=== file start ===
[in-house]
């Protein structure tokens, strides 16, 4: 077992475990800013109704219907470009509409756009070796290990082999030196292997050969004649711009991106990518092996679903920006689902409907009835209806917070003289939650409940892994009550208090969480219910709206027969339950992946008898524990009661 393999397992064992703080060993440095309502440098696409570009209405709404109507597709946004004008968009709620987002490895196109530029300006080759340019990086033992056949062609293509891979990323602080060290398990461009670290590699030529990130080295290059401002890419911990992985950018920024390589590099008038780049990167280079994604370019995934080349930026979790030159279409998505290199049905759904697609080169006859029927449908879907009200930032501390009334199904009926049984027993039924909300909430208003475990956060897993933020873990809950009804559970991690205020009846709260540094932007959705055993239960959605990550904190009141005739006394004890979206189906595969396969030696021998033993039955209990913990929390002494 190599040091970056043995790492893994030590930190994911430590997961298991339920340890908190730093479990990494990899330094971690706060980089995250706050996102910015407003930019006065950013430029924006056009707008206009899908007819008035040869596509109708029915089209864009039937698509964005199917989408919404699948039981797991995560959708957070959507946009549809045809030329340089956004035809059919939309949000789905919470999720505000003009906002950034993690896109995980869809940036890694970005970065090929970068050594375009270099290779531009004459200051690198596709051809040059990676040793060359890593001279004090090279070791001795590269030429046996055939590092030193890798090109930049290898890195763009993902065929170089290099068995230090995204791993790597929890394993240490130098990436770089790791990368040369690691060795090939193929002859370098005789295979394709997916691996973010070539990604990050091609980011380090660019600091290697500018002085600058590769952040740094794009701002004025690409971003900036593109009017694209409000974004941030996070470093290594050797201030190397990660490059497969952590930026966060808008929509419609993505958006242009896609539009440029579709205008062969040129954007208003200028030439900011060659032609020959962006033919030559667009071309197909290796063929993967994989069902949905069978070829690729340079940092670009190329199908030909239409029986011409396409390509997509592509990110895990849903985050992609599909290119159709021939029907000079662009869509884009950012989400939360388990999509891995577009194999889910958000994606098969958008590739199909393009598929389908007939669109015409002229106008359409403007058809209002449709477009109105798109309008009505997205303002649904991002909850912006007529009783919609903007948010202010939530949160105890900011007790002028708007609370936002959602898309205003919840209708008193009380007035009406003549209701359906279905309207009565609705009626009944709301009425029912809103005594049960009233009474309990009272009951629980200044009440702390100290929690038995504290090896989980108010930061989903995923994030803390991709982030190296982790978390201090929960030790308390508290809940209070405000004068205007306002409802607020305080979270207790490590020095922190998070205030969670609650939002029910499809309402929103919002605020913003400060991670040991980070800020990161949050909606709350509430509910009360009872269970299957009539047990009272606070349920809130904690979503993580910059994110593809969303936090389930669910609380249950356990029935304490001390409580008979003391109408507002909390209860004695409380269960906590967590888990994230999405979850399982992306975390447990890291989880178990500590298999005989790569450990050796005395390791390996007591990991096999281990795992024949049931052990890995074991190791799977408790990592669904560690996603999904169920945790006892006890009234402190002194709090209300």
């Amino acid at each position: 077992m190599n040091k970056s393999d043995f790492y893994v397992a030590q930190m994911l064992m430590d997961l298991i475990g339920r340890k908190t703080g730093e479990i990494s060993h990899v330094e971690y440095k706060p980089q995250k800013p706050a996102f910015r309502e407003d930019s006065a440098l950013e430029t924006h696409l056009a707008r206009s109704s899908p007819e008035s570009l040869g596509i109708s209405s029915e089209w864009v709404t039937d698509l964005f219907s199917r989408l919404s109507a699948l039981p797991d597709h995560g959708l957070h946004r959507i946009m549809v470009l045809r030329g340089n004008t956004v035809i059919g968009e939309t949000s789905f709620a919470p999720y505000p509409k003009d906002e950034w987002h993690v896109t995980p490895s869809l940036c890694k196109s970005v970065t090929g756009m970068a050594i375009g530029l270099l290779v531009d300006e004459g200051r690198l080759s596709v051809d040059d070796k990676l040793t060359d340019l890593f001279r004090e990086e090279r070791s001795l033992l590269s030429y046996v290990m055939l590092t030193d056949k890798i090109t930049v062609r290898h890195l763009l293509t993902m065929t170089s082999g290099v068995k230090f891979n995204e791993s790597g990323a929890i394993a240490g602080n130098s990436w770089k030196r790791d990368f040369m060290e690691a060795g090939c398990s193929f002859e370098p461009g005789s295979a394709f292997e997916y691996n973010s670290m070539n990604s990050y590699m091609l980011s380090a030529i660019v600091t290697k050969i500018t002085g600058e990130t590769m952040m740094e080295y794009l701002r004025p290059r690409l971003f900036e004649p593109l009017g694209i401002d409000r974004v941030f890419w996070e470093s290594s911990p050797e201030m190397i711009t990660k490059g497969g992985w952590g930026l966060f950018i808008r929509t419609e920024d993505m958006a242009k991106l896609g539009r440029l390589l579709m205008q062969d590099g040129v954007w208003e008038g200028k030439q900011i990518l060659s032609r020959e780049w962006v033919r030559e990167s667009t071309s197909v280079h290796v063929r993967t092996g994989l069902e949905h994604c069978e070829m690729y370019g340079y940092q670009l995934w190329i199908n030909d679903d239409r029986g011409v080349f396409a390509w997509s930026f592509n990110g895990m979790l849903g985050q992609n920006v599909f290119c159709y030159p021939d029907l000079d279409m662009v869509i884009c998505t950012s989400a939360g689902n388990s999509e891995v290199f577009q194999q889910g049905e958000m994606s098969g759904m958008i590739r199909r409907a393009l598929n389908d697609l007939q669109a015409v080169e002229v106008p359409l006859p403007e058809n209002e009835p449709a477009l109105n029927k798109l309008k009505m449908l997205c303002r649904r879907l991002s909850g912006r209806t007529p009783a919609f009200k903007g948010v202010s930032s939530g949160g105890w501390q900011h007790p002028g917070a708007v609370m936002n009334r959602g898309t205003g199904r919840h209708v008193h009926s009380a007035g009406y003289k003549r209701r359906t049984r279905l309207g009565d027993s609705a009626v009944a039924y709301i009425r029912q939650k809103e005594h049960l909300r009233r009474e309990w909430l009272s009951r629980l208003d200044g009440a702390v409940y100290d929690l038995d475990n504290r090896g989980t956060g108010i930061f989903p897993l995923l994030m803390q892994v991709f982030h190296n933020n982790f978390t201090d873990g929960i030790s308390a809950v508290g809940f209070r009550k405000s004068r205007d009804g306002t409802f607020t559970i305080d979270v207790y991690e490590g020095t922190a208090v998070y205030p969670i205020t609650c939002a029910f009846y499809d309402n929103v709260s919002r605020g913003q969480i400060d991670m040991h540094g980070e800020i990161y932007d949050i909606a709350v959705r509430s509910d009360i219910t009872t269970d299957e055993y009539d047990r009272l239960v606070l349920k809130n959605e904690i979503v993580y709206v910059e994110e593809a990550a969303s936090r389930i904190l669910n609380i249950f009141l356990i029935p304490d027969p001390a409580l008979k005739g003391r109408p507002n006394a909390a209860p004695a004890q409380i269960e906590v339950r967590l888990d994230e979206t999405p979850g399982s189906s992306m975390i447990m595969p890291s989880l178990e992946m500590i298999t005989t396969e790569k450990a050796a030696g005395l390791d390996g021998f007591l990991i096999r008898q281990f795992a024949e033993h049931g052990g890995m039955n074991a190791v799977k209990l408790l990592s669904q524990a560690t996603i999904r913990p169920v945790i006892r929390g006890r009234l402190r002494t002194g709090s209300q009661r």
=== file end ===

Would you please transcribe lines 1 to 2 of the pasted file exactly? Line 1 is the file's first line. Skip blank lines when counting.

[in-house]
């Protein structure tokens, strides 16, 4: 077992475990800013109704219907470009509409756009070796290990082999030196292997050969004649711009991106990518092996679903920006689902409907009835209806917070003289939650409940892994009550208090969480219910709206027969339950992946008898524990009661 393999397992064992703080060993440095309502440098696409570009209405709404109507597709946004004008968009709620987002490895196109530029300006080759340019990086033992056949062609293509891979990323602080060290398990461009670290590699030529990130080295290059401002890419911990992985950018920024390589590099008038780049990167280079994604370019995934080349930026979790030159279409998505290199049905759904697609080169006859029927449908879907009200930032501390009334199904009926049984027993039924909300909430208003475990956060897993933020873990809950009804559970991690205020009846709260540094932007959705055993239960959605990550904190009141005739006394004890979206189906595969396969030696021998033993039955209990913990929390002494 190599040091970056043995790492893994030590930190994911430590997961298991339920340890908190730093479990990494990899330094971690706060980089995250706050996102910015407003930019006065950013430029924006056009707008206009899908007819008035040869596509109708029915089209864009039937698509964005199917989408919404699948039981797991995560959708957070959507946009549809045809030329340089956004035809059919939309949000789905919470999720505000003009906002950034993690896109995980869809940036890694970005970065090929970068050594375009270099290779531009004459200051690198596709051809040059990676040793060359890593001279004090090279070791001795590269030429046996055939590092030193890798090109930049290898890195763009993902065929170089290099068995230090995204791993790597929890394993240490130098990436770089790791990368040369690691060795090939193929002859370098005789295979394709997916691996973010070539990604990050091609980011380090660019600091290697500018002085600058590769952040740094794009701002004025690409971003900036593109009017694209409000974004941030996070470093290594050797201030190397990660490059497969952590930026966060808008929509419609993505958006242009896609539009440029579709205008062969040129954007208003200028030439900011060659032609020959962006033919030559667009071309197909290796063929993967994989069902949905069978070829690729340079940092670009190329199908030909239409029986011409396409390509997509592509990110895990849903985050992609599909290119159709021939029907000079662009869509884009950012989400939360388990999509891995577009194999889910958000994606098969958008590739199909393009598929389908007939669109015409002229106008359409403007058809209002449709477009109105798109309008009505997205303002649904991002909850912006007529009783919609903007948010202010939530949160105890900011007790002028708007609370936002959602898309205003919840209708008193009380007035009406003549209701359906279905309207009565609705009626009944709301009425029912809103005594049960009233009474309990009272009951629980200044009440702390100290929690038995504290090896989980108010930061989903995923994030803390991709982030190296982790978390201090929960030790308390508290809940209070405000004068205007306002409802607020305080979270207790490590020095922190998070205030969670609650939002029910499809309402929103919002605020913003400060991670040991980070800020990161949050909606709350509430509910009360009872269970299957009539047990009272606070349920809130904690979503993580910059994110593809969303936090389930669910609380249950356990029935304490001390409580008979003391109408507002909390209860004695409380269960906590967590888990994230999405979850399982992306975390447990890291989880178990500590298999005989790569450990050796005395390791390996007591990991096999281990795992024949049931052990890995074991190791799977408790990592669904560690996603999904169920945790006892006890009234402190002194709090209300």